Vivendi Invites Itself To Ubisoft’s 30 Years Of Independence

The French video game publisher celebrated its 30th anniversary this Monday at the Palais d’Iéna. The opportunity for Vivendi to remember it fondly, by announcing that it has risen again to its capital, up to 24% …

Standing proudly on the central staircase of the Palais d’Iéna, Yves Guillemot addresses the players, employees and journalists gathered to blow out Ubisoft’s 30th birthday. The CEO took advantage of the event to recall the beginnings of the company he created and developed with his four brothers, and to affirm his ambitions for the future. The opportunity also to display an internationally recognized know-how via an exhibition allowing to cross all the video game universes created by the publisher (Raving Rabbids, Assassin’s Creed, Watch Dogs). It was without counting on Vivendi, the media group in the hands of Vincent Bolloré, which since October 2015 has not hidden its ambitions in video games in general and vis-à-vis Ubisoft in particular. The latter actually announced on Monday after the close of the stock market, to have risen to 24.059% of the capital and 21.296% of the voting rights of Ubisoft. It was previously at 22.8% and 20.2% respectively against 13.22% and 19.16% for the Guillemot family. Vivendi loves symbols and hitting when you don’t expect it. He had already done the trick last February by announcing his takeover bid on Gameloft the day Ubisoft was flirting with investors in London …

How long ago were the days of its beginnings, when the Guillemot family first set out in a barn in the family house and then in a castle in Brittany. In three decades, the small family software company has become the world number three in the video game industry, with more than 10,000 employees in some 40 studios and subsidiaries on five continents. The group headed by Yves Guillemot now has a turnover of nearly 1.6 billion for the current year and is campaigning for its independence against the backdrop of a rampant takeover from Vivendi. But Richard-Maxime Beaudoux, analyst at Bryan-Garnier & Co, recalls in a note published on Friday: “as Vivendi does not currently have a seat on the Ubisoft board, it will have to make a takeover bid in the form of s’ he really wants to take control of the publisher ”. Vivendi’s little press release reminds us once again that its ambitions are intact, despite the backlash from the general meeting at the end of September and after recalling in mid-October that it was not planning to launch a hostile takeover bid. As Charles-Louis Planade, Research Director at Midcap Partners, points out, “this new share buyback illustrates the Vivendi group’s determination to integrate Ubisoft to make it the main element of its newly created video game division”.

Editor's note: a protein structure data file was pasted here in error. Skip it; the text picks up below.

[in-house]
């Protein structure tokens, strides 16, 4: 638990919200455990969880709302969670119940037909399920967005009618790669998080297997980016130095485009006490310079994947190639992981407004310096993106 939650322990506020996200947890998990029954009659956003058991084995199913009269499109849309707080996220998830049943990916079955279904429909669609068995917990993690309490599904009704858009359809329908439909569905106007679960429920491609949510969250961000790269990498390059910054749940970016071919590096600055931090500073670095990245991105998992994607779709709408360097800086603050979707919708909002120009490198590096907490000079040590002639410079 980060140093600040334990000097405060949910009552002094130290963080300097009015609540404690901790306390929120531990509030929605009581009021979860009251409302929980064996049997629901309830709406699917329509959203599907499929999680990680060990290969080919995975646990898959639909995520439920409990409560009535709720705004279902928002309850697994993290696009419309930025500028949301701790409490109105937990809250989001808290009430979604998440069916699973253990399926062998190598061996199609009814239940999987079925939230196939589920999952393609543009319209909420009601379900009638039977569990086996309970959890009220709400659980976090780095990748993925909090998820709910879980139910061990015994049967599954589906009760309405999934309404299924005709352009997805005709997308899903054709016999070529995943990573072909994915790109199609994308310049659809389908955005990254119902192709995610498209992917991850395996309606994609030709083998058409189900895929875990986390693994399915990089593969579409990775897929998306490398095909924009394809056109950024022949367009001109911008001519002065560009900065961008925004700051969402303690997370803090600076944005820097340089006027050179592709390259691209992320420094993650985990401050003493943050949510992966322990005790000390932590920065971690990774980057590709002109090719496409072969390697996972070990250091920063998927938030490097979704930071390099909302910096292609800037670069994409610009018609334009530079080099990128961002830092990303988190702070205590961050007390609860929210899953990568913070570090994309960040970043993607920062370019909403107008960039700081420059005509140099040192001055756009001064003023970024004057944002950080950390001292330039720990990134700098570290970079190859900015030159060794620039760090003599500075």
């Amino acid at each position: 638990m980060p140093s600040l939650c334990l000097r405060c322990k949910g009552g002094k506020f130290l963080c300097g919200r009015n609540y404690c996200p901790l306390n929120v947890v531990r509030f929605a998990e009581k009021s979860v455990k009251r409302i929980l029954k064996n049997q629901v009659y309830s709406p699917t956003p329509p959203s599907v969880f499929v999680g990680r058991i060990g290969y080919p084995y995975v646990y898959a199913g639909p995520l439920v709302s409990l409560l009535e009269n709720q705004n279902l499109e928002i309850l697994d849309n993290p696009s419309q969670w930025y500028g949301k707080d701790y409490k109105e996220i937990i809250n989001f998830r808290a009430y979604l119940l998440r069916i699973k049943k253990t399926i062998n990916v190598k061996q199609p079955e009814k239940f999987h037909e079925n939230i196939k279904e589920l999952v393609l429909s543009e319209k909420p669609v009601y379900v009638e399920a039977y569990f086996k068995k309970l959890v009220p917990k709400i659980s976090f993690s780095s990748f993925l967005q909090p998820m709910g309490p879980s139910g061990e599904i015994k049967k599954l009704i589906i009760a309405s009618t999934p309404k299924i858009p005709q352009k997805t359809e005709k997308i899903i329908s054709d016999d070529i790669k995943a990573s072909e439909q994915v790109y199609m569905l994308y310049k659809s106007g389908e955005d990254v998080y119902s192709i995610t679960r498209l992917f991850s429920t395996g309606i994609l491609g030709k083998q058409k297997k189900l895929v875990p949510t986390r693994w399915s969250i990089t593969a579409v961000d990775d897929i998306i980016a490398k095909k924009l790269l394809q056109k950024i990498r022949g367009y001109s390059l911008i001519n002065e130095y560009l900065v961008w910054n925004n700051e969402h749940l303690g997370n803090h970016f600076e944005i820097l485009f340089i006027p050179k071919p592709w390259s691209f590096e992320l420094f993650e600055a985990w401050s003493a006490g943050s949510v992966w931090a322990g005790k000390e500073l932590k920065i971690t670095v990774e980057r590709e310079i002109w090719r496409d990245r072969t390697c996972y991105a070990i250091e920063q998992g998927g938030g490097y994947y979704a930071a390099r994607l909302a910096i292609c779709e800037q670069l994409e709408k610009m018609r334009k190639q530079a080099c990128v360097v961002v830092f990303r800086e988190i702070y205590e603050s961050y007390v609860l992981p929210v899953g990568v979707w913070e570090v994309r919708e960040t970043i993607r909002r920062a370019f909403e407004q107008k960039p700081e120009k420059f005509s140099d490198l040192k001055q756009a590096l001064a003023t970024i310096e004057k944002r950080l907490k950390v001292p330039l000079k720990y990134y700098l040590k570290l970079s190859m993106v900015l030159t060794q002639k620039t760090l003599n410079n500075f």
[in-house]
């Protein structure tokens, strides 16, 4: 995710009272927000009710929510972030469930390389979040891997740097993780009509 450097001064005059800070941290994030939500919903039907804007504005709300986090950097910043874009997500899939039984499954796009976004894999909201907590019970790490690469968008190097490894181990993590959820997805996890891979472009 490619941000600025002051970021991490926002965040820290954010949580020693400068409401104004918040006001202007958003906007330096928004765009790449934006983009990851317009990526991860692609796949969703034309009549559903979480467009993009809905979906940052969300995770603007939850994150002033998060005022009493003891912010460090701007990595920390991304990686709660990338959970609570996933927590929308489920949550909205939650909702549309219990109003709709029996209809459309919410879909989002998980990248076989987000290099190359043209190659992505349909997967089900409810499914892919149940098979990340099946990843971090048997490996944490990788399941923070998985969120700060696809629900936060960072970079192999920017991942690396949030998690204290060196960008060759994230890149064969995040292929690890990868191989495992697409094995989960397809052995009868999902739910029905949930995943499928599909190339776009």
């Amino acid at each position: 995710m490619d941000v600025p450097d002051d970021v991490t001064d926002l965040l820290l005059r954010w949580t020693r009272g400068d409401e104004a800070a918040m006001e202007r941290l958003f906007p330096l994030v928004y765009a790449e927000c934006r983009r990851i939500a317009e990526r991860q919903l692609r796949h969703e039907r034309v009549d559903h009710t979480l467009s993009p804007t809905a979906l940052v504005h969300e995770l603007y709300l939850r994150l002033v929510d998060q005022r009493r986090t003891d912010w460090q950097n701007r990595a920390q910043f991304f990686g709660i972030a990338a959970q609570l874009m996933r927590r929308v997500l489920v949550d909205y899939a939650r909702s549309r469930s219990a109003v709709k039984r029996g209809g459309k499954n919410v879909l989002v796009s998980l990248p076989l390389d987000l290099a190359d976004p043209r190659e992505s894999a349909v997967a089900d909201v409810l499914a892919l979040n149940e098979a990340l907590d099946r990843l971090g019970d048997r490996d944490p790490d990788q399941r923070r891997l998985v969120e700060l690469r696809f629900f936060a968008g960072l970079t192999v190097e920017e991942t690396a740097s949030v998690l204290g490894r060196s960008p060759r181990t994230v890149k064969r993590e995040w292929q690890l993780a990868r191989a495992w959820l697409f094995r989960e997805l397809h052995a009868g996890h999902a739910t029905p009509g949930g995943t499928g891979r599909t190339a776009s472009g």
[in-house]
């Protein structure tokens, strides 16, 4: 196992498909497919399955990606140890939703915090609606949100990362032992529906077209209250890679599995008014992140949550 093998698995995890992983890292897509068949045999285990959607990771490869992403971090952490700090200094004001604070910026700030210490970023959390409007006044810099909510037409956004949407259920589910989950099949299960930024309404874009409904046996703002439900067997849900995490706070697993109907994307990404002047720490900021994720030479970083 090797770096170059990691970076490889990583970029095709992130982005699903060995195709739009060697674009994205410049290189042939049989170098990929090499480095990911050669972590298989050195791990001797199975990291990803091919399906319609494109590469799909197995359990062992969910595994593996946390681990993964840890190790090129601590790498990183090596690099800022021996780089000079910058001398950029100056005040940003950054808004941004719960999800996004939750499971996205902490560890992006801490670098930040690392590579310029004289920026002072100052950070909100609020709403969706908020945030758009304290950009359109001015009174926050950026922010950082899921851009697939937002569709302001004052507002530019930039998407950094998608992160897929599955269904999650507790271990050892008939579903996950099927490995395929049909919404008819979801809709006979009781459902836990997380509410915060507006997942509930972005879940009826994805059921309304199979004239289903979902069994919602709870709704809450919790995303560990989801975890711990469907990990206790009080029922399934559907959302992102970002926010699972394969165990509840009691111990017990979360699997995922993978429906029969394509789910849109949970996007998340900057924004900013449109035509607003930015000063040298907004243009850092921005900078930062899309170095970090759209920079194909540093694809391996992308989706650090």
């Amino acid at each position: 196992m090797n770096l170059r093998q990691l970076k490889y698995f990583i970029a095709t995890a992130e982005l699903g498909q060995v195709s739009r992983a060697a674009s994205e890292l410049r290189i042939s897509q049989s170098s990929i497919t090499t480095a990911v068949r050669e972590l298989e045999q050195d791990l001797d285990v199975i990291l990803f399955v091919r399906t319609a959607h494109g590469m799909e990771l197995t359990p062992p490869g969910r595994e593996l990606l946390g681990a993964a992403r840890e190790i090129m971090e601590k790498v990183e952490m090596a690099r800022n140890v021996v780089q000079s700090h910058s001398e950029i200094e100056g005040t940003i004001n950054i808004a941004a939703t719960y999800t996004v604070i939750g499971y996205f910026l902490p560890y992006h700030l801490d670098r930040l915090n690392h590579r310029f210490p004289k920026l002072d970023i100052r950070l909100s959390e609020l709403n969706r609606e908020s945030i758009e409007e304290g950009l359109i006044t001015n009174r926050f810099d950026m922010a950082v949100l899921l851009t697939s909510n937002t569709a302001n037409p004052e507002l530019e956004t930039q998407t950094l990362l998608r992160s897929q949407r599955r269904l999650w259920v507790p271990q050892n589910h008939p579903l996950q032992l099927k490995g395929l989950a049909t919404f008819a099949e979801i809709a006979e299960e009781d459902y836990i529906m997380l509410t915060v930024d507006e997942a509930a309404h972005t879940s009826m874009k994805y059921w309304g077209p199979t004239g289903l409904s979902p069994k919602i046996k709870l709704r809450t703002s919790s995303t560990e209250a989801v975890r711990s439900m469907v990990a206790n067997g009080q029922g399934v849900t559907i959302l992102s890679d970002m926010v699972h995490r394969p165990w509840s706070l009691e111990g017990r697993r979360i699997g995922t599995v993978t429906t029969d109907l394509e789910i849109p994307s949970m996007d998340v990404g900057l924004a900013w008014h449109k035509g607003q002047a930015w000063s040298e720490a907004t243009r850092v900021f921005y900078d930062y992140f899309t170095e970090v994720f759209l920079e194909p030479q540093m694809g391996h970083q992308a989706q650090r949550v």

Netflix, mobile, virtual reality …

In the meantime, Ubisoft is continuing the seduction operation to maintain its independence at all costs. “It is market disruptions that have enabled us to progress,” recalled Yves Guillemot, pointing to his new growth drivers: virtual reality, augmented reality and media such as cinema or television. This notably involves the release in December of the first feature film Assassin’s Creed, but also a possible television series that would complement the one made on Raving Rabbids. Yves Guillemot spoke of negotiations with Netflix on a series project.

The publisher also wants to accelerate on mobile, an area in which it is not yet very present. Mobile games currently represent less than 5% of its turnover through targeted acquisitions. The publisher bought Ketchapp in this sense last September.

“We regularly study all companies for sale in the environment,” said the CEO, who targets potential transactions of around 50 to 100 million euros. Ubisoft, which intends to develop in new booming segments such as e-sport, is also relying on potentially capital-intensive partnerships.

The message is clear. The publisher intends to continue its expansion. A sign of his good will after the efforts made by the government in tax matters, he plans to create in the next five years between 500 and 1,000 jobs in France where Yves Guillemot recalled that more than 2,000 employees were already working. An announcement that should please politicians.

The publisher obviously does not intend to let go of the guard against the threat Bolloré, and this at a time when the latter must face the sling of the journalists of iTélé. A boon for Ubisoft’s crisis communication, which can revel in its new misadventures, after those of Canal +. So many counter-examples in the service of the message of independence delivered to investors and politicians.